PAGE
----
Study: New teachers lack training in social media
PHOENIX -- Teachers across the nation are struggling with social media, a survey said.
The University of Phoenix study of about 1,000 kindergarten through 12th-grade teachers said that teachers are having issues with how to connect with parents and teachers on social networks. The survey said that less than one-third of the teachers have received training on how to use social media to connect with their students or as an educational tool.
"That's why only 17 percent of K-12 teachers encourage their students to connect with them through social media, and only 18 percent of them integrate it into their classrooms," said Kathy Cook, director of educational technology with the University of Phoenix's College of Education.
The survey said that less than one-third of new teachers receive training on how to use social media in the classroom and, because of that lack of training, most are avoiding its use altogether.
But that's not the only problem. Cook said many teachers are concerned about being able to separate their social media accounts in their business and professional lives and it's an easy problem to solve if they use the options presented to that.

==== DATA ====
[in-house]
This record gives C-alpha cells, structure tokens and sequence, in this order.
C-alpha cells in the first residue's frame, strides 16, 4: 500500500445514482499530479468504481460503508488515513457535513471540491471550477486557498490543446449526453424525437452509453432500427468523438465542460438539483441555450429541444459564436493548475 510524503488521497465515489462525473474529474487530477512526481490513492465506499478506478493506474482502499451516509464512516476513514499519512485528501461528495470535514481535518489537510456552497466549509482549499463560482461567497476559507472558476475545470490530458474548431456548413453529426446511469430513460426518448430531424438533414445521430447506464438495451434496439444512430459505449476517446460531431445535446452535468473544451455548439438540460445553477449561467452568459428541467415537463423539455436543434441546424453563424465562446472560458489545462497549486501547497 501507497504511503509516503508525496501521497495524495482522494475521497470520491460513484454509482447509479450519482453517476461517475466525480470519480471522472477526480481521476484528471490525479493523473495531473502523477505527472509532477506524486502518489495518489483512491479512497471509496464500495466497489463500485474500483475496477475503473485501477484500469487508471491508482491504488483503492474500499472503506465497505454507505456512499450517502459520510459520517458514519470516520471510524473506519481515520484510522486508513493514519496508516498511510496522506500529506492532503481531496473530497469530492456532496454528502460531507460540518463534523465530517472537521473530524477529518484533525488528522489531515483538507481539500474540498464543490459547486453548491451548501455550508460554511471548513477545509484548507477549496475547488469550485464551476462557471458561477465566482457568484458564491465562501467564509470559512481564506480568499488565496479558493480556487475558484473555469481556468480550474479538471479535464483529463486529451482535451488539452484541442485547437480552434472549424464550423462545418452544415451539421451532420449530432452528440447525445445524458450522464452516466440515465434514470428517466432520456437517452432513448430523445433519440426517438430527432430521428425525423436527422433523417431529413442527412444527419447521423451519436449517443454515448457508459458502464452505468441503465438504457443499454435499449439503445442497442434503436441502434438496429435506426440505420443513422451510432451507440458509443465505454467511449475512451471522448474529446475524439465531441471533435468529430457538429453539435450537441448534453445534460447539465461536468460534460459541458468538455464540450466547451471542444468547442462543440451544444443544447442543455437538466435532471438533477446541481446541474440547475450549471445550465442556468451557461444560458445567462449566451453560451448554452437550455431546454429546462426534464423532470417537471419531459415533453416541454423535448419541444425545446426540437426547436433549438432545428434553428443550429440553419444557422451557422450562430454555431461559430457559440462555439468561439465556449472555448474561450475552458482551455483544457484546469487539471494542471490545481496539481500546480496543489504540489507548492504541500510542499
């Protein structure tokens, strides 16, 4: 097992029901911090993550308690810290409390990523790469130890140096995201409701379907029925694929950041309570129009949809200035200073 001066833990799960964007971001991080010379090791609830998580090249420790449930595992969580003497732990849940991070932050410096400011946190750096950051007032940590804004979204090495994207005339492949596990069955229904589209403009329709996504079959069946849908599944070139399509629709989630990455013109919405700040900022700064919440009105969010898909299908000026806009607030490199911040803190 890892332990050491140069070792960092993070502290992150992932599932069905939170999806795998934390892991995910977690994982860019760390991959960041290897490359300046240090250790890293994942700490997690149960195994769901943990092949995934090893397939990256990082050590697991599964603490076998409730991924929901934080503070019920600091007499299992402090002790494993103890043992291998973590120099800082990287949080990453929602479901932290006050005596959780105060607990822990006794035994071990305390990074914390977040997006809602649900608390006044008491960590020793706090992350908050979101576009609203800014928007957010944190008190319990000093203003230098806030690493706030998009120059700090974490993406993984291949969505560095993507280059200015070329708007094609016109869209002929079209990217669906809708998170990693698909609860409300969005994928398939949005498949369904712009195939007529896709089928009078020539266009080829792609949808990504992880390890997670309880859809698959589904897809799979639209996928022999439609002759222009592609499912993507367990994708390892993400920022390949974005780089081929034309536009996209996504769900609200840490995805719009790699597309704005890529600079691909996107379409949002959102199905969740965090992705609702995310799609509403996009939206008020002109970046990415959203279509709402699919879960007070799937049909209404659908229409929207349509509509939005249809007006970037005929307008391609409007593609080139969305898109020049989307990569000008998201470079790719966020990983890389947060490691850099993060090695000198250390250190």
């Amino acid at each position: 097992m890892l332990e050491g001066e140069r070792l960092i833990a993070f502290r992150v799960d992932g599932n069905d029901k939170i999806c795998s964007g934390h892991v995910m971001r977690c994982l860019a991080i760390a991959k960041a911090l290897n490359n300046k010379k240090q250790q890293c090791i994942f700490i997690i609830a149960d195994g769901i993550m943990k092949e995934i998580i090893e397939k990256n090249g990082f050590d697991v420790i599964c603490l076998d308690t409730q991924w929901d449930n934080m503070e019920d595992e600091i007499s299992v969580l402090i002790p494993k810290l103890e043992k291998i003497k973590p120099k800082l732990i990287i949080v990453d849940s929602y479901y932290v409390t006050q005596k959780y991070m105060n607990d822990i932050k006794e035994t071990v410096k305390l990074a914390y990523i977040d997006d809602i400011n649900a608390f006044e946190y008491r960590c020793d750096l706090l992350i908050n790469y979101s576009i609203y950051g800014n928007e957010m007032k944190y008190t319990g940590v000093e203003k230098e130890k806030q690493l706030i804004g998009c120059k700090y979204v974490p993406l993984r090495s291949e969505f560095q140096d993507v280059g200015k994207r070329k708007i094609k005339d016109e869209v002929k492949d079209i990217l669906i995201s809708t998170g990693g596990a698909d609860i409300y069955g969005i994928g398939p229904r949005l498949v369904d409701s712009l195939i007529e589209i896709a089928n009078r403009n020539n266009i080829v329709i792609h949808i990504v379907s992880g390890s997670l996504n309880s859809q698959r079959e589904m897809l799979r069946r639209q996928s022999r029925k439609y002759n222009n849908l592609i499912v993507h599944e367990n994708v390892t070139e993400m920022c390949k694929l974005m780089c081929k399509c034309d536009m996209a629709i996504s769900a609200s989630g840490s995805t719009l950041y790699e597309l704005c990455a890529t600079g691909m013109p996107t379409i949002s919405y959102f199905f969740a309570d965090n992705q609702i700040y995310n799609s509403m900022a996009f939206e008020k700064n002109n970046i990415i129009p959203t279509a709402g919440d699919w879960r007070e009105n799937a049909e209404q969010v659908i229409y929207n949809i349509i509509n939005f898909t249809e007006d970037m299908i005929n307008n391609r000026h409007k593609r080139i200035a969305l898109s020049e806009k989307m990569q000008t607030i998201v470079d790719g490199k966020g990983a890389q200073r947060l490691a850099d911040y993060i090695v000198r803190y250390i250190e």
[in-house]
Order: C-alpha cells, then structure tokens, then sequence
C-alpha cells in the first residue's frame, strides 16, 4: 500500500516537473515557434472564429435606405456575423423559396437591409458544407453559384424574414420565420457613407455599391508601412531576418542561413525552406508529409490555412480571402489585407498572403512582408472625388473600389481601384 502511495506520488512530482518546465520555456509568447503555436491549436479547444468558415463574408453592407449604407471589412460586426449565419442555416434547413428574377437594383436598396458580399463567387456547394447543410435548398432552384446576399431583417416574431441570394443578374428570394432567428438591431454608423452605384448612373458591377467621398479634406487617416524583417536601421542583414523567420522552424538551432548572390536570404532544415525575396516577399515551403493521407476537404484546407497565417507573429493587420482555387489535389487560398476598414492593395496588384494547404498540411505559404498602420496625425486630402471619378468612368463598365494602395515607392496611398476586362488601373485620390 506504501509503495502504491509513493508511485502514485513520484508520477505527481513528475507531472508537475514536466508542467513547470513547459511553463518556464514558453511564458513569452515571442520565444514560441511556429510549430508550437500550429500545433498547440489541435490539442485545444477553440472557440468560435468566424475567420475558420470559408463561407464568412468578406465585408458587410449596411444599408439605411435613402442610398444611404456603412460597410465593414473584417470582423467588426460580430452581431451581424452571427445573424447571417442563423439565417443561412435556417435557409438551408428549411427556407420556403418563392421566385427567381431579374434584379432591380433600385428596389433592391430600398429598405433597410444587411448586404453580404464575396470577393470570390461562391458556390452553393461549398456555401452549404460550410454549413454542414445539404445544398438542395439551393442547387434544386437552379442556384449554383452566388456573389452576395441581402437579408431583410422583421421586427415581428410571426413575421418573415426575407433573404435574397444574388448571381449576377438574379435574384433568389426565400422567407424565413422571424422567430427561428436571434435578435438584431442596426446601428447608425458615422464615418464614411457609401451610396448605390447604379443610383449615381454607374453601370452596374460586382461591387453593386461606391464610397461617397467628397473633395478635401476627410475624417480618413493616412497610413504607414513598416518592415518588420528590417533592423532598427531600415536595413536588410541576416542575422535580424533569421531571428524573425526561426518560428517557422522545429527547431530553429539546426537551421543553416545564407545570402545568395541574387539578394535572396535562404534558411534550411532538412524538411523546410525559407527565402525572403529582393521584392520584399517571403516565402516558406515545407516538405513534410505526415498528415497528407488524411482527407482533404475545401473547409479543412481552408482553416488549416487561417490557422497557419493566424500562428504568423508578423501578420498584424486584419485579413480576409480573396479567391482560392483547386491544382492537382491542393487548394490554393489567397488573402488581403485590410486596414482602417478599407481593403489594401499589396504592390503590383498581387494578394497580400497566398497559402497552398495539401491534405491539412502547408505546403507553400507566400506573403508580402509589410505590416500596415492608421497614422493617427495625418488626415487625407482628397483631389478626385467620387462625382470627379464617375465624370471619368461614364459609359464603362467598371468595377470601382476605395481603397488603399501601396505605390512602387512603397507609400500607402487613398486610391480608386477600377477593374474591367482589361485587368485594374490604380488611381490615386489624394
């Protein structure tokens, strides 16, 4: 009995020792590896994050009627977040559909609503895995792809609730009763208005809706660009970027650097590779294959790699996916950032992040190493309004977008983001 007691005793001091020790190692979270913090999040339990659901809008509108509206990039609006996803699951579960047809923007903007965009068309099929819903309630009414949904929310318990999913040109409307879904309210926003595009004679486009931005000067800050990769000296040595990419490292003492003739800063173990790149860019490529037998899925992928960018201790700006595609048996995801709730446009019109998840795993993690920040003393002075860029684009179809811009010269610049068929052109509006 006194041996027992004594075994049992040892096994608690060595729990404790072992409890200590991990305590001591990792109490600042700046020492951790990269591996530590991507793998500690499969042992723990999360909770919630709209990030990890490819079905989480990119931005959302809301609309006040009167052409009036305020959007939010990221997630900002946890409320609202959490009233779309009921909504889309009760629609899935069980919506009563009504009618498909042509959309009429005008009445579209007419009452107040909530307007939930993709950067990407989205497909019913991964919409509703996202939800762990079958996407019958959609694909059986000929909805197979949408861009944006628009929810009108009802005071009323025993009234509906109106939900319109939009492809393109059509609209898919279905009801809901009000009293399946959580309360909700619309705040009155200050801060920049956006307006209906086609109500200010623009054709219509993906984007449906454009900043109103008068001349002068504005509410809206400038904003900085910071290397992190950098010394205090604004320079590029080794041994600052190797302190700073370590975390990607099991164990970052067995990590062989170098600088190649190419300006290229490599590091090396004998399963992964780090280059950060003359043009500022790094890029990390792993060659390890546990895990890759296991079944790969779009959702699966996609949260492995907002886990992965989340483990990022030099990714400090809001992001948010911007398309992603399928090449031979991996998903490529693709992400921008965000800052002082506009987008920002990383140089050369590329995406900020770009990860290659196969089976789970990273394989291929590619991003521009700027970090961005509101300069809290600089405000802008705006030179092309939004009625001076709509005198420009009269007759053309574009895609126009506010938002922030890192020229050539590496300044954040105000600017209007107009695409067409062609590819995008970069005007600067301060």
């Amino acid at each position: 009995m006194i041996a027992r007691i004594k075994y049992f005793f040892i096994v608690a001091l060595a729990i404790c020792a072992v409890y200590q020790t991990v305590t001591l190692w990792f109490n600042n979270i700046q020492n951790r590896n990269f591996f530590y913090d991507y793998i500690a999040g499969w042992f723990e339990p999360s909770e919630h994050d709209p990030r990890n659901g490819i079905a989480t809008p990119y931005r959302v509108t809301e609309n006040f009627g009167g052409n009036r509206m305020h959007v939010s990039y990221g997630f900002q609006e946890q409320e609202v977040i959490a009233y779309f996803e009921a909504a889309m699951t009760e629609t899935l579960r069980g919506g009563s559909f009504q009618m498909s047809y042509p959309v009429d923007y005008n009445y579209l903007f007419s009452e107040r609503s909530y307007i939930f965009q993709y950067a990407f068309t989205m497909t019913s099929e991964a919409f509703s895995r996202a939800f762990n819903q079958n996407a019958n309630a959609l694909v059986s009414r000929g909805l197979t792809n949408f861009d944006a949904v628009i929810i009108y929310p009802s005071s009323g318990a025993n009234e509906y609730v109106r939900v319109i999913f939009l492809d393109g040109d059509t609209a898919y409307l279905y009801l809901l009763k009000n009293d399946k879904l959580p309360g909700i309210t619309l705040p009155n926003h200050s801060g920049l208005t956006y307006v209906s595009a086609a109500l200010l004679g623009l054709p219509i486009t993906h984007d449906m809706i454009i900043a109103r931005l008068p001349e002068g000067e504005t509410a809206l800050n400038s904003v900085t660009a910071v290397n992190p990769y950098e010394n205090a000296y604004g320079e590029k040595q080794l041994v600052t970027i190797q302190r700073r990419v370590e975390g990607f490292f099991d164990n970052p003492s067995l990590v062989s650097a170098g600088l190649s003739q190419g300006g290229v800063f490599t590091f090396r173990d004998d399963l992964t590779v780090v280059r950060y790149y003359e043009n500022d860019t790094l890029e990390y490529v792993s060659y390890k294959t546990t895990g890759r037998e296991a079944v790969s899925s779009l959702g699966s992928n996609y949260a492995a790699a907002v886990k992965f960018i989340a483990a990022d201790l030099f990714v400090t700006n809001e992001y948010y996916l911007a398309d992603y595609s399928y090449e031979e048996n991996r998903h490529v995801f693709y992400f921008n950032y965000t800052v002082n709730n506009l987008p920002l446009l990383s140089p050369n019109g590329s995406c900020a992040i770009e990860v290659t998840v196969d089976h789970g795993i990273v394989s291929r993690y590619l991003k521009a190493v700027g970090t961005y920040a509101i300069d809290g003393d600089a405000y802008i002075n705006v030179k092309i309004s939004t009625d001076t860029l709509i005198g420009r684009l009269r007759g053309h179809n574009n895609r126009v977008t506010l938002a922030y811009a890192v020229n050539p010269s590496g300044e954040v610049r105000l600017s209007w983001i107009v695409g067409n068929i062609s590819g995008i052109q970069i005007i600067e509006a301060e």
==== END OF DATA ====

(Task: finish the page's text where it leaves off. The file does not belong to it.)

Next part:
"They may only want to use Facebook for their personal use, and LinkedIn to communicate with educational professionals," she said.
Teachers are also fearful of parents using social media to spy on their private lives.
Despite about 80 percent using social media for personal reasons, the study said many teachers see the benefit of using social media but are unsure how to go about integrating it in the classroom. Cook had some advice.
Cook suggested that Twitter is a good way for teachers to update students and parents and Skype can be very useful in class.
"Now you can go out and find the authors of the books that you're reading in class and invite those authors into the classroom through technology tools," she said.
Cook said social media can be a great addition to the classroom, and she encourages teachers to familiarize themselves with all of the online platforms.
Bob McClay, Reporter